You Cant Count On Me

Photo by Jack GouldOn the rainy afternoon of Jan. 26, Sharonshowed up at Santa Ana's Civic Center Plaza three hours early. A homeless woman with no belongings save a windbreaker, wool ski cap and tie-dye scarf, she had heard the local Catholic Worker homeless-relief charity was bringing a big meal to the plaza that evening. Not wanting to miss the free food, she found a dry spot in the shadow of a county administrative building. That's when two Santa Ana police officers cruised by and told her and several other homeless people to get lost.

Santa Ana cops have a long history of harassing the homeless at Civic Center Plaza. But that afternoon was supposed to mark the start of a county-wide survey of homeless people, a census effort aimed at garnering increased federal funding for homeless services. The fact that cops were frustrating this effort wasn't the only irony at hand. After a year in which Santa Ana city officials repeatedly sought to shut down the Catholic Worker home over alleged code violations, city and county officials had just asked the group to help gather homeless people to be counted.

According to a Housing N Community Services Department flier, the ongoing “Everyone Counts” survey is supposed to be “the largest homeless-census project ever done in Orange County.” The goal: “ensure that Orange County continues to receive important HUD [Housing and Urban Development] funding for homeless shelters and supportive services.”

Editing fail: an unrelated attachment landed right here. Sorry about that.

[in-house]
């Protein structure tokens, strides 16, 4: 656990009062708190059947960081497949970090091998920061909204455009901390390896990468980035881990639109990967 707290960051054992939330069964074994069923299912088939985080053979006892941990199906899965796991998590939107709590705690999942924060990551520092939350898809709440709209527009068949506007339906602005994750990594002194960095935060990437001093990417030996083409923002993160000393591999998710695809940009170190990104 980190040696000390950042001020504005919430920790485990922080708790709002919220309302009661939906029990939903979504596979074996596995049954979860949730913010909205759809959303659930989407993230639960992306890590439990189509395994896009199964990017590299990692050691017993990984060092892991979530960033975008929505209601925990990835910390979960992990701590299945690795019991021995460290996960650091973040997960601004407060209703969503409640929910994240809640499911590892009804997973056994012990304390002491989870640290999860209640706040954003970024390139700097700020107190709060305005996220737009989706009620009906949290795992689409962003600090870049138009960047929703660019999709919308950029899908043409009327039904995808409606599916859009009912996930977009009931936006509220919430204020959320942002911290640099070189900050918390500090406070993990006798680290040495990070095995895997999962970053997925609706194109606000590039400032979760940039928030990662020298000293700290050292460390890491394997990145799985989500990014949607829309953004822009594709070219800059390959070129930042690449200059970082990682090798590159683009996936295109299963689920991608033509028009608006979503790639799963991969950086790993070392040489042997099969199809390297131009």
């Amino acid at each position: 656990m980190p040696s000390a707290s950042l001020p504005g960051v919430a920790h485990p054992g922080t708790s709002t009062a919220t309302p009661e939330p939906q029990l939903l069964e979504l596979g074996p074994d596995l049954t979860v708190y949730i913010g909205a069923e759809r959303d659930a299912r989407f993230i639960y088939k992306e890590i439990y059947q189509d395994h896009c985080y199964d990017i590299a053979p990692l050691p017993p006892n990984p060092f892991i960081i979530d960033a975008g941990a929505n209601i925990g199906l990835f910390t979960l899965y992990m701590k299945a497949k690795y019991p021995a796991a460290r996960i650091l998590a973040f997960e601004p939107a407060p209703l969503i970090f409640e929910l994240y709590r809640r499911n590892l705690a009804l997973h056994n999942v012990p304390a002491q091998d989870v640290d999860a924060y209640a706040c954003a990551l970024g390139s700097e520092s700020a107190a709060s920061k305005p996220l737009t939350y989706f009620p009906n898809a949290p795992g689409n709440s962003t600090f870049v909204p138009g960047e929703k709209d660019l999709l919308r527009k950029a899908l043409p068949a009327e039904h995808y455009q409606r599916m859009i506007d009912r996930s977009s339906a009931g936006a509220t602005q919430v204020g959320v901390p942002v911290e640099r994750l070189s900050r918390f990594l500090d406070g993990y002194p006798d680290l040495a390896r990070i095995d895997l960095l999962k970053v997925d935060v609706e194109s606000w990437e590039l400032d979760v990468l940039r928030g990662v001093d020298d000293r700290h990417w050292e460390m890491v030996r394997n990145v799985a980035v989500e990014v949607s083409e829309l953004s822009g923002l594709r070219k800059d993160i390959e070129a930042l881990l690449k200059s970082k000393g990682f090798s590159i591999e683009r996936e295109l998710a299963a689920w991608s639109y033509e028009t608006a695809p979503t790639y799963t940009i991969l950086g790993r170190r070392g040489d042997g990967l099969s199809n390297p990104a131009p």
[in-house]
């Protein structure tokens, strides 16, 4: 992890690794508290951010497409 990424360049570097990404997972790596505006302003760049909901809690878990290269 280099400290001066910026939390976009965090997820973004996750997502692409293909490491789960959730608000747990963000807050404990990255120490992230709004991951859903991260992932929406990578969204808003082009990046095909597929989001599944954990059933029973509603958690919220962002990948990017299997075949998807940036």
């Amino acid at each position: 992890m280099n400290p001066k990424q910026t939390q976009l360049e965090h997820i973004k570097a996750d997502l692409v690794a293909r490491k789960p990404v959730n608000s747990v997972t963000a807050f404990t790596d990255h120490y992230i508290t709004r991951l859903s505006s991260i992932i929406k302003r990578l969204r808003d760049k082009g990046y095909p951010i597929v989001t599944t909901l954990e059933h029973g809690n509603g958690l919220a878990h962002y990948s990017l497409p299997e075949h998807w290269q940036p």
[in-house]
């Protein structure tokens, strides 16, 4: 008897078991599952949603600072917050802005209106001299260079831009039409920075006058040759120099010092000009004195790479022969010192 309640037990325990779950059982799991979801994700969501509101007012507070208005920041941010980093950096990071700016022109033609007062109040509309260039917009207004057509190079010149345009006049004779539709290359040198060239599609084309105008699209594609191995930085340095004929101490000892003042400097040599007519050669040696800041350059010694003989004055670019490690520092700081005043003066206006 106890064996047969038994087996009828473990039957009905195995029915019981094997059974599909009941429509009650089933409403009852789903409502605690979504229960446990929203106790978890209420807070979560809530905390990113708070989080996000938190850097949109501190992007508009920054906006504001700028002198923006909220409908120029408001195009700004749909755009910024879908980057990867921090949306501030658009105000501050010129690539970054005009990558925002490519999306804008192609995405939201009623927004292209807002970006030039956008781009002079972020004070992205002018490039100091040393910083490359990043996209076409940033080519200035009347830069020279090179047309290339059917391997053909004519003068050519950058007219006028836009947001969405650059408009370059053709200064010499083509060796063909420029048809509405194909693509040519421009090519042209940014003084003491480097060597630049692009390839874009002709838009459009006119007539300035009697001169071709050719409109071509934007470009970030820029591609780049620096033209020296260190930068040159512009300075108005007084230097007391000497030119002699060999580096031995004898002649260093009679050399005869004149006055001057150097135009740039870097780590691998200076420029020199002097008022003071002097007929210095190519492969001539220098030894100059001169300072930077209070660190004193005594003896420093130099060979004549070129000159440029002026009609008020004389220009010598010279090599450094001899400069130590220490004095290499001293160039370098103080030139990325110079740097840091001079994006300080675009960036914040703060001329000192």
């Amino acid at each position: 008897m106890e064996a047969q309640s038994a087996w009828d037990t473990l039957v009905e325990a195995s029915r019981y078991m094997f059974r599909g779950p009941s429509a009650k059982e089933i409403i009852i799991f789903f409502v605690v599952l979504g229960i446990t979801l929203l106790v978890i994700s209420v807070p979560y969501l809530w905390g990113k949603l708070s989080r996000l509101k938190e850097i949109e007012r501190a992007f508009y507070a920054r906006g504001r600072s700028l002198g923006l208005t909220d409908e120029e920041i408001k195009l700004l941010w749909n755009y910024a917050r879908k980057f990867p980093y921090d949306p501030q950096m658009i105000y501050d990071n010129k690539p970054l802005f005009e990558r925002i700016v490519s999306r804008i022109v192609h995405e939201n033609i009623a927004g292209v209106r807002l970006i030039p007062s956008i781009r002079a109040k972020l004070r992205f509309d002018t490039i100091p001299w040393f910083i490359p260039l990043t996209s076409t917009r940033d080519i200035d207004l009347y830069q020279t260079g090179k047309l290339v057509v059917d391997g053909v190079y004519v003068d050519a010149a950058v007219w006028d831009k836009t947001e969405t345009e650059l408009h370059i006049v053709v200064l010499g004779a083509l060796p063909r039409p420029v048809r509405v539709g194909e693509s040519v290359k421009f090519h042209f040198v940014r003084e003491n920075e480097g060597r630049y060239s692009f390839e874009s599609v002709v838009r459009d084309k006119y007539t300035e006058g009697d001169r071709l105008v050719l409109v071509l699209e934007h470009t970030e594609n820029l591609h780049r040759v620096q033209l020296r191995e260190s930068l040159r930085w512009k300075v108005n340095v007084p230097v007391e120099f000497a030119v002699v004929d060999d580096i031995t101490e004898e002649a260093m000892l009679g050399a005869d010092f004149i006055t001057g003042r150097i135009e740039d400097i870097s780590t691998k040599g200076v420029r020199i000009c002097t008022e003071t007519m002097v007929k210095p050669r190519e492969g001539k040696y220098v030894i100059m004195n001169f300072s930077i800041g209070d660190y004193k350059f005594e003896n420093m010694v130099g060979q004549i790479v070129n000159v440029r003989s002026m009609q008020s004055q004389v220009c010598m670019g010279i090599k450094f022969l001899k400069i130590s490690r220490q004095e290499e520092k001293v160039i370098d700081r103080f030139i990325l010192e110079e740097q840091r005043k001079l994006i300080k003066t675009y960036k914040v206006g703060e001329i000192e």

While more than 100 homeless people arrived for the meal and to receive their mail—about 500 homeless people use Catholic Worker's address—not a single census taker showed up for the meal.

As Sharon complained about her earlier confrontation with the cops, a Santa Ana police cruiser drove by, the officers inside checking out the food line. “Those are the two cops who harassed me 20 minutes ago,” she said. “We told them we were just waiting for food, but they told us to leave.”

An elderly homeless man who was standing nearby struggled to eat his steak with his few remaining teeth. “If they don't count me tonight, they'll never find me,” he said. He refused to share his name. A younger homeless woman who also declined to be identified said she had been stopped an hour earlier by police.

“Yesterday, it was 12 times,” she said. “I have no money, and I get my mail at the Catholic Worker house. I don't want to be homeless. The cops always try to degrade me. My fianc is black, and we sleep in a car, so the police ask us how many other whores are working the streets. To them, we're nobodies. We're invisible people.”

The fact that the only local officials who showed up to count the homeless were the two cops who cruised by the food line didn't impress Dwight Smith, head of Catholic Worker's Santa Ana chapter.

“Is there anybody here from the county?” Smith shouted at the line of people waiting for dinner.

Nobody answered.

“Are you telling me there's nobody from the government here?” he asked. “This is the biggest meal we've ever served! You don't know how many e-mails I sent out. They promised they'd be here.”